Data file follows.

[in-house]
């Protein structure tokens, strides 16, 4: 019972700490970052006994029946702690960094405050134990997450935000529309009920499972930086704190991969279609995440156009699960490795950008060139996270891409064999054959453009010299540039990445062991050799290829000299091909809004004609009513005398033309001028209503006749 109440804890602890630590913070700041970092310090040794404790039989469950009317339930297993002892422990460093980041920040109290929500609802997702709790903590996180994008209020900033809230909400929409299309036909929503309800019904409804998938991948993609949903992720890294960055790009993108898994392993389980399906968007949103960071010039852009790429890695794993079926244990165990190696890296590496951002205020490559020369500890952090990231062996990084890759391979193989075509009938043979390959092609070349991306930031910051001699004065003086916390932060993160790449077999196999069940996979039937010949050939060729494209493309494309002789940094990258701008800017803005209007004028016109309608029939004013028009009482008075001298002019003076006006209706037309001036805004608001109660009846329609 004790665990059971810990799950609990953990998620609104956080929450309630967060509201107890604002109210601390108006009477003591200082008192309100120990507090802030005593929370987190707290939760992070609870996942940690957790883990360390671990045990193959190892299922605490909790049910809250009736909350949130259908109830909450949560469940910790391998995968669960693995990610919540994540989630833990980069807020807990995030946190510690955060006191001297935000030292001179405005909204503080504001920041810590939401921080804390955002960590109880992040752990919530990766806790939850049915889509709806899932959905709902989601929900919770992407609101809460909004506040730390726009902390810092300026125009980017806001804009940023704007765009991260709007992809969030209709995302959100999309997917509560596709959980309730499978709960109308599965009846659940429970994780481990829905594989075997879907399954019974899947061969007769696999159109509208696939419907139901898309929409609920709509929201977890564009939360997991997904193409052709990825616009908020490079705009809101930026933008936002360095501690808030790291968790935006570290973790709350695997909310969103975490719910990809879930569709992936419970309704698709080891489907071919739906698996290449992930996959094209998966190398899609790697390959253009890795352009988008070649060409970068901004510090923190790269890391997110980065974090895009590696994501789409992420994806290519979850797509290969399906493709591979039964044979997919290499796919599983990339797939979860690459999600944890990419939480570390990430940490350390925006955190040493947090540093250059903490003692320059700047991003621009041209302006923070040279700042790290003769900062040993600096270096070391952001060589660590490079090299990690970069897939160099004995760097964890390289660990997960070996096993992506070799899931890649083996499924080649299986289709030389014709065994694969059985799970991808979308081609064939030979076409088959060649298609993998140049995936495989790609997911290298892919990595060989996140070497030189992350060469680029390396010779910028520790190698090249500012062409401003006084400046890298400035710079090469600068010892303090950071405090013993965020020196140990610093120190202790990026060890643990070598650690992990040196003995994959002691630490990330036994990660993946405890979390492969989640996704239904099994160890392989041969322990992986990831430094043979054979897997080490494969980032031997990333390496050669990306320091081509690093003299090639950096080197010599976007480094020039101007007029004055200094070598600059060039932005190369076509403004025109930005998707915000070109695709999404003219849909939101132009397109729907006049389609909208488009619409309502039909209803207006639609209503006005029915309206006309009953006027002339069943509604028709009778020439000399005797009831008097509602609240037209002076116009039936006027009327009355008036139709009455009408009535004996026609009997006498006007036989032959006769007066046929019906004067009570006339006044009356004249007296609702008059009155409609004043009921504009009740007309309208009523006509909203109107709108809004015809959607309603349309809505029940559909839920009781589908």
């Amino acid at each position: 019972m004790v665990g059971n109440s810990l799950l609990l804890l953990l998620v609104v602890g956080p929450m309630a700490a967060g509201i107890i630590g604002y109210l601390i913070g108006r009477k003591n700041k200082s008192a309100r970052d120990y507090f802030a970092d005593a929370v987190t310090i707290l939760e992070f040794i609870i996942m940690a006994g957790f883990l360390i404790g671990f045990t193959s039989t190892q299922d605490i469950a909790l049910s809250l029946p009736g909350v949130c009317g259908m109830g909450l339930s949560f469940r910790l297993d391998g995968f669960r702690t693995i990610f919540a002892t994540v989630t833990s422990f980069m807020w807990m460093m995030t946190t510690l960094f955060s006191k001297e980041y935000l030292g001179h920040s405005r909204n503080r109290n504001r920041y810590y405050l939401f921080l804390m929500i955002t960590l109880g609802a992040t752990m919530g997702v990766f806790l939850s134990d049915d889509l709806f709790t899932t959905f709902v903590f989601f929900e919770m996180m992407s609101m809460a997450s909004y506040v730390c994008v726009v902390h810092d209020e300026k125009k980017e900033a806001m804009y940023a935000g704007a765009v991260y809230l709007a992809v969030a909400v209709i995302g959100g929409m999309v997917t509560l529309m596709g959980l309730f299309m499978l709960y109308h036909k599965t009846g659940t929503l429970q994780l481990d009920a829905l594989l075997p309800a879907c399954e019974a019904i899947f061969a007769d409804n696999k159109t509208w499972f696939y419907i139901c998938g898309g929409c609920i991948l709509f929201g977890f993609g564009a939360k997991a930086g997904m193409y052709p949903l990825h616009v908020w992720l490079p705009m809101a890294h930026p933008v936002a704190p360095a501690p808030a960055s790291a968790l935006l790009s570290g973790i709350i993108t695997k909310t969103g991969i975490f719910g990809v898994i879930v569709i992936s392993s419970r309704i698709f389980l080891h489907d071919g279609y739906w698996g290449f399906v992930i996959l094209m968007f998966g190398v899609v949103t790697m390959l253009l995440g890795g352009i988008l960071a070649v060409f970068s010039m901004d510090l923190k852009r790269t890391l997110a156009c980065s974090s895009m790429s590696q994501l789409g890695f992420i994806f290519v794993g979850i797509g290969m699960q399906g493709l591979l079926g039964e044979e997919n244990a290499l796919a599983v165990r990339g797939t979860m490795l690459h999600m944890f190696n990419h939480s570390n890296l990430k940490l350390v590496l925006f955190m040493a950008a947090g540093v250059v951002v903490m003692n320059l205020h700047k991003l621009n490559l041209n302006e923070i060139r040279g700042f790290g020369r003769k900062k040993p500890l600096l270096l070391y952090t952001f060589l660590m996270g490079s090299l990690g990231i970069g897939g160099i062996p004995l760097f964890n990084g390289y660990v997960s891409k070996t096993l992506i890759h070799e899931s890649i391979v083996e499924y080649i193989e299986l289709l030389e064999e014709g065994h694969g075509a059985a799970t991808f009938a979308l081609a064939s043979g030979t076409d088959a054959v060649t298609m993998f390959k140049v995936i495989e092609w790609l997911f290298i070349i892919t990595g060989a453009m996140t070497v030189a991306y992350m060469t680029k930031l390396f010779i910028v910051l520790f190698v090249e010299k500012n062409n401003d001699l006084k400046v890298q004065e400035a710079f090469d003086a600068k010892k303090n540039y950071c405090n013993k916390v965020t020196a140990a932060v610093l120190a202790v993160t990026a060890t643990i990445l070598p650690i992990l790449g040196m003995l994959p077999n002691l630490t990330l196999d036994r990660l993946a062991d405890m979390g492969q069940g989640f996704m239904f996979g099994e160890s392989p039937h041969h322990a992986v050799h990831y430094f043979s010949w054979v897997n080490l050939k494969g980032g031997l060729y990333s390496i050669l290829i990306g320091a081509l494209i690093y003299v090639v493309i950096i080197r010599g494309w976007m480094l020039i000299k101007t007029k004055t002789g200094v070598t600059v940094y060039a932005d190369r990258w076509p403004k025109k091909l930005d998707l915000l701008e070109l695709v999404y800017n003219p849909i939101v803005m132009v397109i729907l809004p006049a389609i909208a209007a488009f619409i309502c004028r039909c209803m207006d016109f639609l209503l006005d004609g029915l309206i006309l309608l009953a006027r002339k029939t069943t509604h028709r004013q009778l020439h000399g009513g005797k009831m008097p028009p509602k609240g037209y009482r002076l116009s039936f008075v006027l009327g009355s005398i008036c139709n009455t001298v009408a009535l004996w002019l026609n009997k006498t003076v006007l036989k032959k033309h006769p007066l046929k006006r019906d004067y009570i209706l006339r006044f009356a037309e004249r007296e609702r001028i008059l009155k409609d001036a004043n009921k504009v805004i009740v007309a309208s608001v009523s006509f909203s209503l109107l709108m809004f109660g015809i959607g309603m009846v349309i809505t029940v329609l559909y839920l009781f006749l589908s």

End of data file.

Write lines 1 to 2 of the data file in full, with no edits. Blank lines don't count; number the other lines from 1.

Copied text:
[in-house]
């Protein structure tokens, strides 16, 4: 019972700490970052006994029946702690960094405050134990997450935000529309009920499972930086704190991969279609995440156009699960490795950008060139996270891409064999054959453009010299540039990445062991050799290829000299091909809004004609009513005398033309001028209503006749 109440804890602890630590913070700041970092310090040794404790039989469950009317339930297993002892422990460093980041920040109290929500609802997702709790903590996180994008209020900033809230909400929409299309036909929503309800019904409804998938991948993609949903992720890294960055790009993108898994392993389980399906968007949103960071010039852009790429890695794993079926244990165990190696890296590496951002205020490559020369500890952090990231062996990084890759391979193989075509009938043979390959092609070349991306930031910051001699004065003086916390932060993160790449077999196999069940996979039937010949050939060729494209493309494309002789940094990258701008800017803005209007004028016109309608029939004013028009009482008075001298002019003076006006209706037309001036805004608001109660009846329609 004790665990059971810990799950609990953990998620609104956080929450309630967060509201107890604002109210601390108006009477003591200082008192309100120990507090802030005593929370987190707290939760992070609870996942940690957790883990360390671990045990193959190892299922605490909790049910809250009736909350949130259908109830909450949560469940910790391998995968669960693995990610919540994540989630833990980069807020807990995030946190510690955060006191001297935000030292001179405005909204503080504001920041810590939401921080804390955002960590109880992040752990919530990766806790939850049915889509709806899932959905709902989601929900919770992407609101809460909004506040730390726009902390810092300026125009980017806001804009940023704007765009991260709007992809969030209709995302959100999309997917509560596709959980309730499978709960109308599965009846659940429970994780481990829905594989075997879907399954019974899947061969007769696999159109509208696939419907139901898309929409609920709509929201977890564009939360997991997904193409052709990825616009908020490079705009809101930026933008936002360095501690808030790291968790935006570290973790709350695997909310969103975490719910990809879930569709992936419970309704698709080891489907071919739906698996290449992930996959094209998966190398899609790697390959253009890795352009988008070649060409970068901004510090923190790269890391997110980065974090895009590696994501789409992420994806290519979850797509290969399906493709591979039964044979997919290499796919599983990339797939979860690459999600944890990419939480570390990430940490350390925006955190040493947090540093250059903490003692320059700047991003621009041209302006923070040279700042790290003769900062040993600096270096070391952001060589660590490079090299990690970069897939160099004995760097964890390289660990997960070996096993992506070799899931890649083996499924080649299986289709030389014709065994694969059985799970991808979308081609064939030979076409088959060649298609993998140049995936495989790609997911290298892919990595060989996140070497030189992350060469680029390396010779910028520790190698090249500012062409401003006084400046890298400035710079090469600068010892303090950071405090013993965020020196140990610093120190202790990026060890643990070598650690992990040196003995994959002691630490990330036994990660993946405890979390492969989640996704239904099994160890392989041969322990992986990831430094043979054979897997080490494969980032031997990333390496050669990306320091081509690093003299090639950096080197010599976007480094020039101007007029004055200094070598600059060039932005190369076509403004025109930005998707915000070109695709999404003219849909939101132009397109729907006049389609909208488009619409309502039909209803207006639609209503006005029915309206006309009953006027002339069943509604028709009778020439000399005797009831008097509602609240037209002076116009039936006027009327009355008036139709009455009408009535004996026609009997006498006007036989032959006769007066046929019906004067009570006339006044009356004249007296609702008059009155409609004043009921504009009740007309309208009523006509909203109107709108809004015809959607309603349309809505029940559909839920009781589908």